A systematized company has a way to create priorities and can define its mission, vision, and values. It runs from a budget and forecasting model, has a leadership team, has clear job descriptions, operating procedures, and KPIs, and has regular performance reviews. This cornerstone of our ACE Framework gives business owners the tools necessary to move from an owner-operated company to a management-led business.

Don't Forget About Taxes

what is optimization in business

Another crucial component in ensuring you get Your Number is accurately forecasting how much you'll pay in tax. 

“Tax is really, really important, and sellers don't always think about it,” says Hayden, “and then they are really surprised by the fact that they owe 30% of their sale to the government.”

One way to defer your capital gains is to use a Qualified Small Business Stock (QSBS), sometimes called a 1045 rollover. 

This can only be used if your business has been a domestic C-corporation for at least five years and meets certain other eligibility requirements. 

“The QSBS allows each owner of the qualified small business stock to be exempt from up to $10mm in capital gains tax,” says Hayden.

Again, this is where succession planning comes into play well before you sell your business.

“If you're succession planning years in advance, and you want to sell, and you're structured as an S-corporation, as 90% of companies are, you may want to convert to a C-corporation,” says Hayden.

You can also consider selling to your employees through an ESOP. 

The owner may defer capital gains on the share of sales to the ESOP in a C-Corporation as long as the ESOP owns more than 30 percent and the seller reinvests the proceeds into specific qualified securities, such as real estate, within 12 months of sale.

Another important factor is whether you are selling the business as an asset sale – where the buyer purchases the individual assets and liabilities – compared to a stock sale – where a buyer purchases the owner's share of a corporation.

What are you Optimizing For?

Outside of financial considerations, you should think about optimizing in terms of the other stakeholders in your business, namely investors, employees, customers, and your community. 

Your Investors

If you have investors, what are they looking for in a sale? 

“What kind of return do they need? Talk to them,” says Hayden.

This will depend on how they would be paid back for their initial investment. 

Have they been paid back in full if they simply provided a loan? Have you set up a system where you can buy back their shares for an agreed-upon buyback price?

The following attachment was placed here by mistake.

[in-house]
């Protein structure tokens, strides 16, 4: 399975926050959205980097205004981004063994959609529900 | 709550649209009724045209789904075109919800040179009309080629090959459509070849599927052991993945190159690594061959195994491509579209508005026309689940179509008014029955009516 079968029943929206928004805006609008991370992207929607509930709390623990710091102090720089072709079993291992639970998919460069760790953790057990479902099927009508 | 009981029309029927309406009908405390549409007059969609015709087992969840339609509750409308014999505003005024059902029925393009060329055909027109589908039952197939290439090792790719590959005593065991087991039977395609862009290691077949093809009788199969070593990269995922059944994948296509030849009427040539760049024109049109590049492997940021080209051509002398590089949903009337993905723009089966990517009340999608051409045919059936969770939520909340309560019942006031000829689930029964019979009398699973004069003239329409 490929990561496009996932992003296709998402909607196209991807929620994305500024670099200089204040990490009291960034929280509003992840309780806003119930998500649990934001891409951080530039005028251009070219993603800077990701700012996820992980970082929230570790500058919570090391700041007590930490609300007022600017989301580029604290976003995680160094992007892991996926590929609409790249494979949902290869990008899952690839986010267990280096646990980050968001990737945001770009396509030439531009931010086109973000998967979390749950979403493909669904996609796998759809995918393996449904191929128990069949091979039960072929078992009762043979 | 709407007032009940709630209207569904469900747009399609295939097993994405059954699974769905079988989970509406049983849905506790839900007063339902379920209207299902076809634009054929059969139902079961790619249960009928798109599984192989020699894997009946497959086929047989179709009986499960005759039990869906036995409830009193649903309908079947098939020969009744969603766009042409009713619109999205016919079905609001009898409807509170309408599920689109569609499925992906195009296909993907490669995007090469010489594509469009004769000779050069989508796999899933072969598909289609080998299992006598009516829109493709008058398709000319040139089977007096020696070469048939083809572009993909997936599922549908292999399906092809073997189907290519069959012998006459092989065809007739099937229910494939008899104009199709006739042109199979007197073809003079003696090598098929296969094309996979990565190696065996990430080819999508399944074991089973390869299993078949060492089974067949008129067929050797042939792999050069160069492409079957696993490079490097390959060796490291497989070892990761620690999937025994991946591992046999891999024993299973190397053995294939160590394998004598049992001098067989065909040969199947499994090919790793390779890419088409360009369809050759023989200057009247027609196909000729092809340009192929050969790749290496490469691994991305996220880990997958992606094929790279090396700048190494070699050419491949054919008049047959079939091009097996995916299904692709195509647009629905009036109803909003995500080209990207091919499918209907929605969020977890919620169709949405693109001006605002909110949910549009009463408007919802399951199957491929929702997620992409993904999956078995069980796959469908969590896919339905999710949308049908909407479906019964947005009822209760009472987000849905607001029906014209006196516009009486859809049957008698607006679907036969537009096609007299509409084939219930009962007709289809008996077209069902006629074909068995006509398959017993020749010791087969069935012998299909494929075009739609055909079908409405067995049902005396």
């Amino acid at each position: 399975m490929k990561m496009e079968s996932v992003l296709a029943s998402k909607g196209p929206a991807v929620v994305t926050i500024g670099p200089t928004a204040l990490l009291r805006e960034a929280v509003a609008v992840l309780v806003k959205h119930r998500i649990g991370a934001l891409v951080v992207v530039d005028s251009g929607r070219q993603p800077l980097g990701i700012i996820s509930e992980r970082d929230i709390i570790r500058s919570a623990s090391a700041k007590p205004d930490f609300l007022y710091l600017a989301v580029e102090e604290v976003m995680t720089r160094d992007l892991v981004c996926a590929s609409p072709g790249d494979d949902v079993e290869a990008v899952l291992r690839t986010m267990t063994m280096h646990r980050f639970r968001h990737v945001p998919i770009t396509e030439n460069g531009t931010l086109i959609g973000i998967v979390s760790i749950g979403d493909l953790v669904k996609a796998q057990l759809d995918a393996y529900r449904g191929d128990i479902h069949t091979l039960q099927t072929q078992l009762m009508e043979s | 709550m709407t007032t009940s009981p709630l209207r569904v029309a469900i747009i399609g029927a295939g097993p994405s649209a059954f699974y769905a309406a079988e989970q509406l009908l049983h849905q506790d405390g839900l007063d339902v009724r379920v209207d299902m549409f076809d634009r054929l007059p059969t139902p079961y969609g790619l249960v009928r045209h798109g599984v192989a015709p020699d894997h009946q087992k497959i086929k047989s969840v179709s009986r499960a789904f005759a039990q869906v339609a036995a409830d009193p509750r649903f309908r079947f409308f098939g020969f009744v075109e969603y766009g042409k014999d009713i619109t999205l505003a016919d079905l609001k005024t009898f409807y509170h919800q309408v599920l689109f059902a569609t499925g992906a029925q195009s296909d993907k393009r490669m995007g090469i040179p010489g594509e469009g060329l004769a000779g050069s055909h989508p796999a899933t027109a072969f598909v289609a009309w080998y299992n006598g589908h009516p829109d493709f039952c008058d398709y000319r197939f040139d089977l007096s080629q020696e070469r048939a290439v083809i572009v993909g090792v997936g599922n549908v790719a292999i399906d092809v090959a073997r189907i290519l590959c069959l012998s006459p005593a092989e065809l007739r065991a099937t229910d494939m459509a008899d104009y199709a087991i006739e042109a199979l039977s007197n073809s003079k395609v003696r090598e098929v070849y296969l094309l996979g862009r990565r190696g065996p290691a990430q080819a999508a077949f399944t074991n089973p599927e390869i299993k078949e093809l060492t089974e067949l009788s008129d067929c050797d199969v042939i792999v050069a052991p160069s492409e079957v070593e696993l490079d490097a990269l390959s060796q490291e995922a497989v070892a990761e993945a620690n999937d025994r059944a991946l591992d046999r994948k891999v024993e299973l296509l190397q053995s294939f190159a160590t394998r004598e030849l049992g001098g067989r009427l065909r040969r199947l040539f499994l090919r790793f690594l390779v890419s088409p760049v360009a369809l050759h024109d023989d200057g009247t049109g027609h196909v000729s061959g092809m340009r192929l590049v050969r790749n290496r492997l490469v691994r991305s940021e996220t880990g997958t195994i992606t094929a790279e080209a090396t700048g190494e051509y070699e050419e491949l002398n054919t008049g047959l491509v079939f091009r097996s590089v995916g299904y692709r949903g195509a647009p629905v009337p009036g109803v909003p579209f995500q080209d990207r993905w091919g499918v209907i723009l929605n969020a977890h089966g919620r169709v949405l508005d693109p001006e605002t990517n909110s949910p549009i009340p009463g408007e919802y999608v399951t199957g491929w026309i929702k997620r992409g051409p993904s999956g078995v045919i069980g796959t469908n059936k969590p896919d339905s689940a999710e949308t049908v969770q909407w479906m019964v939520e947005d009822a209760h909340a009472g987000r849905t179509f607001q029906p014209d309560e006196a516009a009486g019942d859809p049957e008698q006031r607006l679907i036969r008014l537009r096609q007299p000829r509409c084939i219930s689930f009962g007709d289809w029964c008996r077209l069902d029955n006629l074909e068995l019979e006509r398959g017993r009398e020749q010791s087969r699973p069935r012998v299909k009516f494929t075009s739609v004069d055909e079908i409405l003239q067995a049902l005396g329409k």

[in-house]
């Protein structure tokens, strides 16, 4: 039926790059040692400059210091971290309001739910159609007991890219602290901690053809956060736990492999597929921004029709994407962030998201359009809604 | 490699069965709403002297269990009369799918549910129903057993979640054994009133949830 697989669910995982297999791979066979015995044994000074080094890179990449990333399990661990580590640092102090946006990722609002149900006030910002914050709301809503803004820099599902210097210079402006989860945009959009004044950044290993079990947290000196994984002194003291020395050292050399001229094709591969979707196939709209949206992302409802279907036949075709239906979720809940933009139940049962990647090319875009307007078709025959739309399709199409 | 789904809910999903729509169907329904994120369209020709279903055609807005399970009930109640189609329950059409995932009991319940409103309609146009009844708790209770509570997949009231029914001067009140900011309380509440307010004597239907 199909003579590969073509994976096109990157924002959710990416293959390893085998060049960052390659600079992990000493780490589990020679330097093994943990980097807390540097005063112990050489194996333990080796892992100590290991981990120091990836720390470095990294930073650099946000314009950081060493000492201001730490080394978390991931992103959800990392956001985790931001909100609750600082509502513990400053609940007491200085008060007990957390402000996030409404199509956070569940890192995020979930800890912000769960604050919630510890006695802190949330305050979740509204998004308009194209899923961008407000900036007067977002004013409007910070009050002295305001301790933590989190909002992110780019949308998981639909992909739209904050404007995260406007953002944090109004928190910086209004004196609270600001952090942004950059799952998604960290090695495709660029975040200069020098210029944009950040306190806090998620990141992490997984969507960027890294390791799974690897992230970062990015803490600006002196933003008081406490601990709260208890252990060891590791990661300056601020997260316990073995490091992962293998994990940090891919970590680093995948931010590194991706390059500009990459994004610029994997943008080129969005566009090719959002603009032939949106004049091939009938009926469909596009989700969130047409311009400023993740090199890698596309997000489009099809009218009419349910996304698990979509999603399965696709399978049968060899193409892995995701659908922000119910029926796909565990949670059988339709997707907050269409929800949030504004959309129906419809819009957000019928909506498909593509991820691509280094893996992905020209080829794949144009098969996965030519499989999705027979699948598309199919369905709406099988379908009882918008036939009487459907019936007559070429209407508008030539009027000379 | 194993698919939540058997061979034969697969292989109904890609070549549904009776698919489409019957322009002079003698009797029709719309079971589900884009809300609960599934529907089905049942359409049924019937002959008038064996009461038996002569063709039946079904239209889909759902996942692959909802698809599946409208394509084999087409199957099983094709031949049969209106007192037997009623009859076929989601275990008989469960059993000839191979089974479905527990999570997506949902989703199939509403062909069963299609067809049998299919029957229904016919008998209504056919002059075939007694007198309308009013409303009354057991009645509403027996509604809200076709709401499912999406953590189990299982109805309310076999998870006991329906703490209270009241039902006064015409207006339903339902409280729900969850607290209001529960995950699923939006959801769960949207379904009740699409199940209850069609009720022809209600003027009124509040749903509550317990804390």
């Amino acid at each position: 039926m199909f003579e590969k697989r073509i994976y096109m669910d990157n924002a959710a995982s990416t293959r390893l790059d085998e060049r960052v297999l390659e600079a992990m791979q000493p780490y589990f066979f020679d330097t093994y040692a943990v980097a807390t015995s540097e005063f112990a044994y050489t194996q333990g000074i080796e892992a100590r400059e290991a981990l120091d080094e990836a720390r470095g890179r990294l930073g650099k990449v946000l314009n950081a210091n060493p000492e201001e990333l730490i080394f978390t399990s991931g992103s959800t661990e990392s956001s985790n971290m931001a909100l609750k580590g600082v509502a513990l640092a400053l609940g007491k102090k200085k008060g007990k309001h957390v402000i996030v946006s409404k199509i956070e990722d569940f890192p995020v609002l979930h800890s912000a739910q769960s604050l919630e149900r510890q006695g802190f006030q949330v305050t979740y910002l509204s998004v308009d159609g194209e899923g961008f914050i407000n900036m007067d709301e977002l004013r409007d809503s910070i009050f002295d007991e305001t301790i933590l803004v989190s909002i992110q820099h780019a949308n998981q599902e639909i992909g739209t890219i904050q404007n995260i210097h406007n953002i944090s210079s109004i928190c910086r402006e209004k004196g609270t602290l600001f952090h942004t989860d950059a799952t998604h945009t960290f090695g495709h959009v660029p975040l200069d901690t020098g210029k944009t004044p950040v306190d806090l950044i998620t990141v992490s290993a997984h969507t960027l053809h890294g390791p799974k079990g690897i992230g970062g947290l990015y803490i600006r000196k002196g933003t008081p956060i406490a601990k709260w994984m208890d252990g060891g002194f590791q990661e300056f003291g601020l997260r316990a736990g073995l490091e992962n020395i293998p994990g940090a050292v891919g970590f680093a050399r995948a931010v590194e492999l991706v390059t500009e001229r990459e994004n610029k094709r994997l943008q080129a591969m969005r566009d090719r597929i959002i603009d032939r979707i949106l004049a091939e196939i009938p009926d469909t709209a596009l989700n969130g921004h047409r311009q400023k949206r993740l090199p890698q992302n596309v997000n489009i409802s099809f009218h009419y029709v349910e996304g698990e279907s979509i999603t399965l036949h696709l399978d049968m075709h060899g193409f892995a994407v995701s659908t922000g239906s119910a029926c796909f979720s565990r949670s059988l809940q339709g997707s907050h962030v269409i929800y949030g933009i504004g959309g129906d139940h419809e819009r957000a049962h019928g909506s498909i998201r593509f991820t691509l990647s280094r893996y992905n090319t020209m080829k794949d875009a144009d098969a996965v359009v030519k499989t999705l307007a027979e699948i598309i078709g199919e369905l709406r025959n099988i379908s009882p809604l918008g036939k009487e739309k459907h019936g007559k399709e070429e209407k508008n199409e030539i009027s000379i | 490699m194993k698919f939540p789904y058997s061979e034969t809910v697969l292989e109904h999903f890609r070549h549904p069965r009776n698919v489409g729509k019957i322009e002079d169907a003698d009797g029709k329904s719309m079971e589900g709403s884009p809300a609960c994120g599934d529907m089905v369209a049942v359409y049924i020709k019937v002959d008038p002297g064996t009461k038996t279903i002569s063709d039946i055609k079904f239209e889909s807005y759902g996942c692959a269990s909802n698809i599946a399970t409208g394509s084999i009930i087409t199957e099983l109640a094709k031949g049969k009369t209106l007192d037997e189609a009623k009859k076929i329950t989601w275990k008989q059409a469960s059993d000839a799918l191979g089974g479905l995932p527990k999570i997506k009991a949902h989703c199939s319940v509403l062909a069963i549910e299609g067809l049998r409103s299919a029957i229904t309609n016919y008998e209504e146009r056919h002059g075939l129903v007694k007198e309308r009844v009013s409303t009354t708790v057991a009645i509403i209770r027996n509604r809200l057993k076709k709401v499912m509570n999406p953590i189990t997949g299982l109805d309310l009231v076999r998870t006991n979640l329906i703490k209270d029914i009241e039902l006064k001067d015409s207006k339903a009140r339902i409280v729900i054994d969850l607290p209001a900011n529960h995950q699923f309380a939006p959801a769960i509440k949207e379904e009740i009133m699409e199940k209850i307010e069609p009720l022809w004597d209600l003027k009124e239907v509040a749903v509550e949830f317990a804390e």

Your Employees

You've likely spent years, if not decades, growing your business and having a personal relationship with your employees. How important to you is it that they are taken care of? 

You'll want to find a buyer aligned with your interests regarding your employees. 

Many private equity firms, for example, operate on a fairly short timeline and will likely move to cutting costs to ensure a reasonable return on investment. This often means job losses. 

“Typically, the employee exodus in a private equity transaction is often as high as 50%,” says Hayden. 

You can also research potential buyers to see how they have treated other purchases in the past. 

Another core component of the ACE Framework is that we prefer to promote from within and optimize for the employees. We do this in several ways, notably an ESOP (Employee Stock Ownership Program). This provides the employees an opportunity to become stakeholders themselves. It has the added benefit of helping to lessen the impact of that employee exodus.

Your Community

business analytics and optimization

Do you want to find a buyer aligned with your community goals?  

Perhaps you are a community leader and like to invest your time and money into projects that improve your neighborhood – perhaps you sponsor children's sports teams or donate regularly to your church. 

It's unlikely that a private equity buyer will continue contributing to the community like an individual buyer would.

Acquira believes that a culture of community service is key to having a strong team of servant leaders, and a strong team is key to having an effective and meaningful workplace. This is a large part of our training with our buyers – our core values of SERVE are part of everything we do.